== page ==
Cardiff generates £3.7bn for UK economy
24 October 2022
Cardiff University generates more money for the UK economy than ever before.
A report published today (24 October 2022) by London Economics – one of Europe's leading specialist economics and policy consultancies – shows Cardiff contributed £3.68 billion to the UK economy in a single year.
The assessment for 2020-21 is the highest since the University began recording its economic impact back in 2012-13 and amounts to a 6% increase in real terms on the last analysis in 2016-17.
The quality of the University’s teaching and learning generated £1.22bn; research and knowledge exchange activities accounted for £831 million, and £970m was created by the operational and capital spending of the institution itself, with its 33,000 students and almost 7,000 staff. Educational exports – in the form of international student spending – contributed a further £655m.
Professor Colin Riordan, President and Vice-Chancellor, Cardiff University, said: “The full scale of the economic and social impact of Cardiff University on the UK, and on Wales in particular, is staggering.”
“Our total economic impact on the UK in 2020-21 — at the height of the pandemic — is estimated at almost £3.7 billion. This means that for every £1 we spend, we generate £6.40, significantly outperforming our comparator institutions which, on average, generate £5.50 per £1 spent. We are punching above our weight, and the benefits accrue to the people of this country, to our communities and to the taxpayer.”
An outstanding example of the University’s contribution to the UK’s balance of trade can be seen in the value of educational exports which, at £655m, exceed the export performance of the car and other vehicle industry in Wales, according to HMRC regional trade data.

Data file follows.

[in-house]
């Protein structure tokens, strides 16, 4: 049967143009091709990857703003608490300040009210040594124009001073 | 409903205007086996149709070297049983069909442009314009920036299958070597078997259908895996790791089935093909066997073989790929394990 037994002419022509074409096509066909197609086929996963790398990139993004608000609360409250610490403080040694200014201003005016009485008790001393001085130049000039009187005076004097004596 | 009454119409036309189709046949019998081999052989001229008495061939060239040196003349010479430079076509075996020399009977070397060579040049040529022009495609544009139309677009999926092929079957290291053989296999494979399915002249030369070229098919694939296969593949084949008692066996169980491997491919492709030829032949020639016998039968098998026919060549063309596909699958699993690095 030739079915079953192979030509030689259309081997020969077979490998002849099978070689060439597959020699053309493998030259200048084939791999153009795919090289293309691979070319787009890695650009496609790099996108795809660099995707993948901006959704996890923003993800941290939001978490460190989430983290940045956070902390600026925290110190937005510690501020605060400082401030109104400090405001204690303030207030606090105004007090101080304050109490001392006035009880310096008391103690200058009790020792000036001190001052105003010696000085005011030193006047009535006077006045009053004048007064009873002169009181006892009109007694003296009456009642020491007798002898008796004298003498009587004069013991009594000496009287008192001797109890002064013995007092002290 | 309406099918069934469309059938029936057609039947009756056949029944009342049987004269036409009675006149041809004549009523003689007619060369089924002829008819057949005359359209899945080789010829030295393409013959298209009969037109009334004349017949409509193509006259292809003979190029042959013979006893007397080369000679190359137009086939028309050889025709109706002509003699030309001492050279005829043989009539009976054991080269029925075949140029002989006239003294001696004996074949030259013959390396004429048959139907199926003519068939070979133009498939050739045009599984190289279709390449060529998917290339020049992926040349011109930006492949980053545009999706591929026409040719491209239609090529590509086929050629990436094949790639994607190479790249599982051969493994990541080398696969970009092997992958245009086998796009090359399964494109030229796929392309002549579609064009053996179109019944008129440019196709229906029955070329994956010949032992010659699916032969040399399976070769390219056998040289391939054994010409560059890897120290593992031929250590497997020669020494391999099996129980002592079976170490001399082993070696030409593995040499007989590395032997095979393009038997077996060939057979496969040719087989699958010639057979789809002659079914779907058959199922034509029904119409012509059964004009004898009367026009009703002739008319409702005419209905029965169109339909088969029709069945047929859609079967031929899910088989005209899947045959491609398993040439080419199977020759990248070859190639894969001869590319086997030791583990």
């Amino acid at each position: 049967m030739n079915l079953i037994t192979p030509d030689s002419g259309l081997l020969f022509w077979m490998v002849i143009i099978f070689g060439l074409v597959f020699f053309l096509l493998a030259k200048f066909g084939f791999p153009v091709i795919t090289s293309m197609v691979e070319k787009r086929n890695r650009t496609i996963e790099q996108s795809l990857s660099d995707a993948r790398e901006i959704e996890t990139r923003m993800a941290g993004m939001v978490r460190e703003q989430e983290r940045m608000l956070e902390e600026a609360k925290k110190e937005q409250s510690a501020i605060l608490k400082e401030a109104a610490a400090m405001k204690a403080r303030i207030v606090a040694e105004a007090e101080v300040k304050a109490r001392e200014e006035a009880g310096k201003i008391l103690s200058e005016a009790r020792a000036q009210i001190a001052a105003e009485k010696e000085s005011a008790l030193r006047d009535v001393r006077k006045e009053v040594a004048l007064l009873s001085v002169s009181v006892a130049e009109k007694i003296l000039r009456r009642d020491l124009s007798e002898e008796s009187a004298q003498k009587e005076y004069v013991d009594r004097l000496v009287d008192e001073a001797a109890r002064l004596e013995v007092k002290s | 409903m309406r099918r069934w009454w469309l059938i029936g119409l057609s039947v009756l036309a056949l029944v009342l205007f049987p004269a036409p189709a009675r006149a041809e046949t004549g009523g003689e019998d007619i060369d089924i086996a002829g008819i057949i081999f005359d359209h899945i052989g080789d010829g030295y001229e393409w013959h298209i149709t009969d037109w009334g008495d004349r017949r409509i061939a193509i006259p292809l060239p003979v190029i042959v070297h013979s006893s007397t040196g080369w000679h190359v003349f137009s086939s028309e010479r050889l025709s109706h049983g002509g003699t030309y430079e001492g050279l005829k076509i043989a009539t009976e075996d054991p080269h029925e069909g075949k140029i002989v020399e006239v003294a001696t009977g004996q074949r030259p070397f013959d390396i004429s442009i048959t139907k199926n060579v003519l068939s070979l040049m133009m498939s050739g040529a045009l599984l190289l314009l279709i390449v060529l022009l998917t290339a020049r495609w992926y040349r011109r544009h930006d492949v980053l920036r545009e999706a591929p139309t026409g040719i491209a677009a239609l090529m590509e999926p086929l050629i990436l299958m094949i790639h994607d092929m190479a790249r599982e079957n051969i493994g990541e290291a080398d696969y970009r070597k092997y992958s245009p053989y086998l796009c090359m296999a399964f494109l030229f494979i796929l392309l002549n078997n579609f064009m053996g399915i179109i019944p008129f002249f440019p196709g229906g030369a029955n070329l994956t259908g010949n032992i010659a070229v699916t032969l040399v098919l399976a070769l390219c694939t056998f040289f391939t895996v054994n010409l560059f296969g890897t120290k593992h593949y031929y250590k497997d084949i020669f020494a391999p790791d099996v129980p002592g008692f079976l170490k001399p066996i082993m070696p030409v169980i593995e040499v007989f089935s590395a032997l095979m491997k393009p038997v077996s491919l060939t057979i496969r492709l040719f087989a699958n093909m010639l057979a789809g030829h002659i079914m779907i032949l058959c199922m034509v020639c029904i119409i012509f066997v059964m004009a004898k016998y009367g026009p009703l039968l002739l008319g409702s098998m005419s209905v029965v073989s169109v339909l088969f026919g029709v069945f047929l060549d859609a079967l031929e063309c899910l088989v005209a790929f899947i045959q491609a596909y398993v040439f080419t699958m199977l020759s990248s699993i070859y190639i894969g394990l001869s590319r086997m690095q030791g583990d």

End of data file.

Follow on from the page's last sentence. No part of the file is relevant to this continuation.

In addition to employing nearly 7,000 people directly, Cardiff’s activities support a further 7,000 full-time equivalent jobs in the UK.
“That’s over 14,000 people in total who have jobs because of the research, teaching, work with industry and general operations that we carry out at Cardiff University,” said Professor Riordan, “and almost 10,000 of these jobs are based in Wales.”
Cardiff generates economic impact fairly evenly across its activities: research and knowledge exchange activities generate 23%; teaching and learning activities account for 33%; educational exports make up 18%, with the remaining 26% arising from the University’s expenditure.
“Across the whole palette of our activity, Cardiff University is creating economic and social benefit for Wales, the UK, and indeed the world. In the current economic climate, universities face huge challenges about how our funding model can be made more sustainable. We must ensure our teaching and research are recognised and valued by government at all levels. If the funding challenges can be addressed, we believe we can do even more in the years ahead.”